The Paxton Fire Department's history began in 1903, when a group of townsmen gathered to form the Rough and Ready Volunteer Fire Company No. 1. The motto of the 26 men was: "We go where duty calls."

The Rough and Ready firefighters officially reported for duty on March 20, 1903 with leather fire buckets and an extension ladder donated by the Rutland Fire Department. In 1904, the company purchased four soda-acid fire extinguishers. Each five-gallon extinguisher cost $23.

On Dec. 6, 1907, the company purchased a horse and buggy wagon and a 15-gallon extinguisher. It acquired the rig for $40 plus two of the old extinguishers.

In 1922, plans were made to build a fire station, but they were placed on hold because of a disagreement among company members. The station was finally built in 1963 and it is still in use at 576 Pleasant St. Before 1963, trucks were kept in the Paxton Garage on Pleasant Street.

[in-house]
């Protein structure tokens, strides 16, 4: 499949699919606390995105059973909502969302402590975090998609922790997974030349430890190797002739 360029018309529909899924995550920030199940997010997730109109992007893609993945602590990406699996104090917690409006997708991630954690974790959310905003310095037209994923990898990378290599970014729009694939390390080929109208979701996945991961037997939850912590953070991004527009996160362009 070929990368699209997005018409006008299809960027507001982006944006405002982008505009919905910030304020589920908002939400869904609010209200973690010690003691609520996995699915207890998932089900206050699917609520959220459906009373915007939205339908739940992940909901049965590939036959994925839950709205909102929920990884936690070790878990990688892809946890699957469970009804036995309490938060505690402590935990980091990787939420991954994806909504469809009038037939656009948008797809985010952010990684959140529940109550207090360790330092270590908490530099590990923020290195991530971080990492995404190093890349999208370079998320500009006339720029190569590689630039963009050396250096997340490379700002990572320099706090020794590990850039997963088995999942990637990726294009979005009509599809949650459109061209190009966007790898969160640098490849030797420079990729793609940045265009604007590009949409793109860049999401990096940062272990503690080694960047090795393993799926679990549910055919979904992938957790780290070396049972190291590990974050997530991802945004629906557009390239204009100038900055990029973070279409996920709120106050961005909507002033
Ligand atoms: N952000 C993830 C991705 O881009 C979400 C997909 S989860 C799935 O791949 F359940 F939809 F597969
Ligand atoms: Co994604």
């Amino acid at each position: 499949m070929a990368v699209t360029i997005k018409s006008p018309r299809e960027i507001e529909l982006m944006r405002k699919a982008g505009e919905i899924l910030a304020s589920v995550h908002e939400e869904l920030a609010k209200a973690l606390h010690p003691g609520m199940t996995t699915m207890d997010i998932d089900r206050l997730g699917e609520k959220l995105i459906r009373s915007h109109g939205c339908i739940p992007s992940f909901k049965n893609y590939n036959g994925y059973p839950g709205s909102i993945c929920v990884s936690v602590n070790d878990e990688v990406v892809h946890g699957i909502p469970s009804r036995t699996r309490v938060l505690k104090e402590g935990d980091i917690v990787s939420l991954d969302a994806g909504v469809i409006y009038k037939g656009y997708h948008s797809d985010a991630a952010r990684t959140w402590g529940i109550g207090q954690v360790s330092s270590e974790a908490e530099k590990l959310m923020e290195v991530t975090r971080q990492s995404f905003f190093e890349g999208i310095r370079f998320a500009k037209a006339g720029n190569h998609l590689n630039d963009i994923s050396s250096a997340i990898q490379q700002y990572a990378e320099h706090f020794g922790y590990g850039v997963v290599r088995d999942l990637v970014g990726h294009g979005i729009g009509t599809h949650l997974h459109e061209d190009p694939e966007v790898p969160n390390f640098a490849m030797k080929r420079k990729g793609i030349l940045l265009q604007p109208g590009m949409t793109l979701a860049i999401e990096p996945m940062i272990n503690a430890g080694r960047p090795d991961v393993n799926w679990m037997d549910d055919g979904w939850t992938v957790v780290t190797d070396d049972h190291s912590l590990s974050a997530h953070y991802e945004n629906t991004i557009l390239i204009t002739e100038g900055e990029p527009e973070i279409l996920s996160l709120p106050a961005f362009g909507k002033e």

The Rough and Ready Fire Company changed its name to the Paxton Fire Department in 1928, when it became a town operation. The town became responsible for financing the department and appointing its members.

Lt. Kevin J. Quinn said he is fascinated by the different types of apparatus and the techniques that were once used by the department for fire fighting. "There is a history that each fire department has. When we saw the old pictures, we thought that we really didn't know that much about this station's history," Lt. Quinn said.

Some things have not changed, though, he added.

"But even with all the technology we have, we still need water. We still need people willing to step up and do the job. And there seem to be fewer and fewer people willing to do that."

The black-and-white photographs from the department's past portray the evolution of firefighting and the immense modifications that have occurred. Paxton Fire Chief Jay J. Conte said firefighting techniques and apparatus are drastically different from when he first began 29 years ago.

"When we started, we didn't wear air packs," he said. "We had them, but they weren't required. In 1980, it became a requirement to wear one."

Another big change in firefighting has been the evolution of the fire engine. The station has seen about a dozen different trucks since the first motorized truck was purchased in the 1920s.